Let me work on this part of the matrix equation $$H=\sum_{\bf{k}} \begin{pmatrix}a_{\bf{k}}^\dagger & b_{\bf{k}}\end{pmatrix} \begin{pmatrix}1 &\gamma_{\bf{k}}\\\gamma_{\bf{k}} & 1\end{pmatrix} \begin{pmatrix}a_{\bf{k}} \\ b_{\bf{k}}^\dagger\end{pmatrix}=\sum_{\bf{k}} \begin{pmatrix}\alpha_{\bf{k}}^\dagger & \beta_{\bf{k}}\end{pmatrix}\...


0

No, it's unitary transformation, but only when you consider the Hamiltonian's electron & hole together.


0

Maybe you would like to trace over other base. For example, your interest eigenstate is $N-$ body state $|\psi\rangle$, then you have density matrix $\rho=|\psi\rangle\langle\psi|$, and to derive a single site's information you only have to trace over other state, i.e., $\rho_j=\prod_{i\neq j}\sum_{\sigma_i}\langle \sigma_i|\rho|\sigma_i\rangle$, and get a $...


0

Fourier transformation of the creation/annihilation operators is no different than any other Fourier transform; the spin index just comes along for the ride. For instance, $$c^\dagger_{i \alpha} = \frac{1}{\sqrt{2\pi}} \int_\text{BZ} d^2k\,c^\dagger_{\mathbf{k} \alpha}e^{i\mathbf{k}\cdot\mathbf{x}_i}$$ With that operator in hand, your second term (ignoring ...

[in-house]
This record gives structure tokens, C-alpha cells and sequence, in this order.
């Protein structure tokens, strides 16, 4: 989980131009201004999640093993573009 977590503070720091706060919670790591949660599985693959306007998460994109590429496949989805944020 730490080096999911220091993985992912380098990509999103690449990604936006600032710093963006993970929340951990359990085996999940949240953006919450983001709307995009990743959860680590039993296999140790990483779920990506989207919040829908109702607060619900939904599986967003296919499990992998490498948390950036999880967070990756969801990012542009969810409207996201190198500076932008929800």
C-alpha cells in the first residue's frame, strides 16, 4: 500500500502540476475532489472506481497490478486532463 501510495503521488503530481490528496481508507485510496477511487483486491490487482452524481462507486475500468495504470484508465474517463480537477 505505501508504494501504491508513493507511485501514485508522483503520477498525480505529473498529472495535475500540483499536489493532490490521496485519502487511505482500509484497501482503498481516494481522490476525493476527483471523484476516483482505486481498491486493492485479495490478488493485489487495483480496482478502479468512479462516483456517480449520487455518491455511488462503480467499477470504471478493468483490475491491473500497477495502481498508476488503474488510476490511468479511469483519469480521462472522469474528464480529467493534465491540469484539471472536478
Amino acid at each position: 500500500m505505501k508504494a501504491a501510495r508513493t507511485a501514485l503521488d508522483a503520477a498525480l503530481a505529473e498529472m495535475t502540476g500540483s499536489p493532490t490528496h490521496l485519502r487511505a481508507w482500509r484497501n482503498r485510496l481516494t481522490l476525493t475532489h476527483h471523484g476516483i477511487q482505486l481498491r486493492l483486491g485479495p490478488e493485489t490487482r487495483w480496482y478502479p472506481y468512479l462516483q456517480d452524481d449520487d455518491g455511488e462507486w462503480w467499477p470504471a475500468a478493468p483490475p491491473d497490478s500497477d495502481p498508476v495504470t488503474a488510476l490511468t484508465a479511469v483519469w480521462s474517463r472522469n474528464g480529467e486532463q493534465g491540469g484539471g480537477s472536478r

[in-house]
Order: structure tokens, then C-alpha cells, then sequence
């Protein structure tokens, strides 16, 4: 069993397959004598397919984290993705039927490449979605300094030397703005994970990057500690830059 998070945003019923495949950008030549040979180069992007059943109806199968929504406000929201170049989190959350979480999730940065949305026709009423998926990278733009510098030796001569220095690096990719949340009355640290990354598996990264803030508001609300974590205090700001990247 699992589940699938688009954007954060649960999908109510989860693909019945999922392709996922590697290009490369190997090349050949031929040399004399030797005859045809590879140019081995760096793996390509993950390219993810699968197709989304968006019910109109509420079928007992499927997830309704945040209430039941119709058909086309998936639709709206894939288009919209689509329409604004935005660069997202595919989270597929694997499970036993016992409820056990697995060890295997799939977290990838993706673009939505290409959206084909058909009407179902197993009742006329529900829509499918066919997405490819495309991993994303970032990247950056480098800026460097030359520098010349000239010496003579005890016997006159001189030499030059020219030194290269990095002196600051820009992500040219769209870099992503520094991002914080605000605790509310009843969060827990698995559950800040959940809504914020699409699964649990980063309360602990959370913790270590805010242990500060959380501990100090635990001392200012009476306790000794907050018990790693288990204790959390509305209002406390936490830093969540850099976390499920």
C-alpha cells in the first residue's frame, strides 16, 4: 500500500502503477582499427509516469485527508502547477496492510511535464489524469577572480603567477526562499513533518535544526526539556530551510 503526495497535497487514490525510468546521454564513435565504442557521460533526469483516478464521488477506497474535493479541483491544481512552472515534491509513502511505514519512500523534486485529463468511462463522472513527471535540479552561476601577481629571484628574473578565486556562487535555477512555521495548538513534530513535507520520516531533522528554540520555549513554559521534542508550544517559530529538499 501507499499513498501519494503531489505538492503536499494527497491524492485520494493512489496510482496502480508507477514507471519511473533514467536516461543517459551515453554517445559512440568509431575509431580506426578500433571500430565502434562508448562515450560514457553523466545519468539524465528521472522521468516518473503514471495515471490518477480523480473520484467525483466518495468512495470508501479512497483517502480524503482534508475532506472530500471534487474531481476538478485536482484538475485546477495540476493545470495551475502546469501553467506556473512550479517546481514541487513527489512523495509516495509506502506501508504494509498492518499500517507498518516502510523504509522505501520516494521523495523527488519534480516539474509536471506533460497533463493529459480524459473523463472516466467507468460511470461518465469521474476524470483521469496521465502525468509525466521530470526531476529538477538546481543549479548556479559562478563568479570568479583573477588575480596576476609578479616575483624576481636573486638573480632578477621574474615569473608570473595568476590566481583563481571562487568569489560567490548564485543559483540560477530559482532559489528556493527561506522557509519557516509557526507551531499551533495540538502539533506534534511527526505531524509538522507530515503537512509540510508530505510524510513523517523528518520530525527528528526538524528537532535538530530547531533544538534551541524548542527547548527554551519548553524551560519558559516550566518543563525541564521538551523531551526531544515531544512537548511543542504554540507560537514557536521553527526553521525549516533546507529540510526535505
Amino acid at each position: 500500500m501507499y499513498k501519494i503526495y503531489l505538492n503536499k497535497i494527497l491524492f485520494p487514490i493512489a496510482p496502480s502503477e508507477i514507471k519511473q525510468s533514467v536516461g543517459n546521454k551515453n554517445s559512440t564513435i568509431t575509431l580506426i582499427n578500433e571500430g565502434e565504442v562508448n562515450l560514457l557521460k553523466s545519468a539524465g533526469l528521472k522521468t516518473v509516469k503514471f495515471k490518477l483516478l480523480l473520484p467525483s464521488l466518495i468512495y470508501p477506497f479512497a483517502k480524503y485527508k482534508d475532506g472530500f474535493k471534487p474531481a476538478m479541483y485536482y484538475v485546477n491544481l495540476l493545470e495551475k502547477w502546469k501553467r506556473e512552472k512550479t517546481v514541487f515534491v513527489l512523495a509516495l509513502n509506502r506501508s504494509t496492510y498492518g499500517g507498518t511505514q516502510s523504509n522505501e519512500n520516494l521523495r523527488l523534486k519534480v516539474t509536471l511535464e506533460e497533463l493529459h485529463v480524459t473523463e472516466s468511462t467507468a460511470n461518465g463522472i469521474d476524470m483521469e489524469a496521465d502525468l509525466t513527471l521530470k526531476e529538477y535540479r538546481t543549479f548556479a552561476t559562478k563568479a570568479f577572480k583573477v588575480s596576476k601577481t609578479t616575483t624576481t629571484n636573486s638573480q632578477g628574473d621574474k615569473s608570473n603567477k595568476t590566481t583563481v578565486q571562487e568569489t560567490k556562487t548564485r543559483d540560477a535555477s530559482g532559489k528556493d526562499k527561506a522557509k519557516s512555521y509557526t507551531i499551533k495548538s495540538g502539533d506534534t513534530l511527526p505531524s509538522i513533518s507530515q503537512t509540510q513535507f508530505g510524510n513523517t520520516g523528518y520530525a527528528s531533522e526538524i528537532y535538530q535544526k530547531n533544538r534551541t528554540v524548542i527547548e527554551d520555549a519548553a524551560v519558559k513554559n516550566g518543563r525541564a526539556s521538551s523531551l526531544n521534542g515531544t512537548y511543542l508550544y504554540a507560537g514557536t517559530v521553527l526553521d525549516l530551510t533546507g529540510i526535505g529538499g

0

The short answer would be the empirical Matthiessen's rule: the total resistivity of a crystalline metallic specimen is the sum of the resistivity due to thermal agitation of the metal ions of the lattice and the resistivity due to the presence of imperfections in the crystal (scattering). There are of course deviations from that rule: it assumes that ...


2

As you pointed out, the phonon-mediated BCS-type superconductors exhibit a gap $\Delta_0$ which is isotropic in $k$-space, we call it an s-wave gap. As @leongz pointed out, it comes from the fact that the electron-phonon interaction used in the BCS model does not depend a momentum ; inserting it into the gap equation gives a s-wave gap. The precise ...


0

There is no spontaneous symmetry breaking at the water-gas phase transition, because it's a first-order transition and symmetry breaking typically happens at second-order phase transitions. Physicists usually think of a phase as a region of parameter space that's connected by paths that don't cross any phase transitions, so a physicist would indeed say that ...


0

One way to see this is using the last equality of Eq.(48), i.e. $K_F^{(1)}[t_0](t) = K_\mathrm{eff}^{(1)}(t) - K_\mathrm{eff}^{(1)}(t_0)$ and then applying Eq.(47). A bit confusing given that Eq.(44) appears in the previous subsection. Also, note that the weight function $f(t-t') = (1+2\frac{t-t'}{T})$ appearing in the integrand of Eq.(47) [and thus ...